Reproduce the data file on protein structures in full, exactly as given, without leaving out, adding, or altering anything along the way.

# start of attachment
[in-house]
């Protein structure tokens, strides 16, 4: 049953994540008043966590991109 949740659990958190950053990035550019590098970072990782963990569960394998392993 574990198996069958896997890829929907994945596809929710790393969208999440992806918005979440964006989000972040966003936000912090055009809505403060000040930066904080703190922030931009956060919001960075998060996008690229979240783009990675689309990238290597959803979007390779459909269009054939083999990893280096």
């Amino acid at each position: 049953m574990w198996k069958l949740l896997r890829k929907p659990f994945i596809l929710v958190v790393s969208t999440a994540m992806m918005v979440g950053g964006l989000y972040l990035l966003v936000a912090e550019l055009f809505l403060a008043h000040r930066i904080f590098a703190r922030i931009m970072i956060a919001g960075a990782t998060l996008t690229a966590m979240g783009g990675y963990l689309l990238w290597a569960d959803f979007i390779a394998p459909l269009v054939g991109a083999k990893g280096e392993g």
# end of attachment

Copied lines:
[in-house]
């Protein structure tokens, strides 16, 4: 049953994540008043966590991109 949740659990958190950053990035550019590098970072990782963990569960394998392993 574990198996069958896997890829929907994945596809929710790393969208999440992806918005979440964006989000972040966003936000912090055009809505403060000040930066904080703190922030931009956060919001960075998060996008690229979240783009990675689309990238290597959803979007390779459909269009054939083999990893280096």
């Amino acid at each position: 049953m574990w198996k069958l949740l896997r890829k929907p659990f994945i596809l929710v958190v790393s969208t999440a994540m992806m918005v979440g950053g964006l989000y972040l990035l966003v936000a912090e550019l055009f809505l403060a008043h000040r930066i904080f590098a703190r922030i931009m970072i956060a919001g960075a990782t998060l996008t690229a966590m979240g783009g990675y963990l689309l990238w290597a569960d959803f979007i390779a394998p459909l269009v054939g991109a083999k990893g280096e392993g």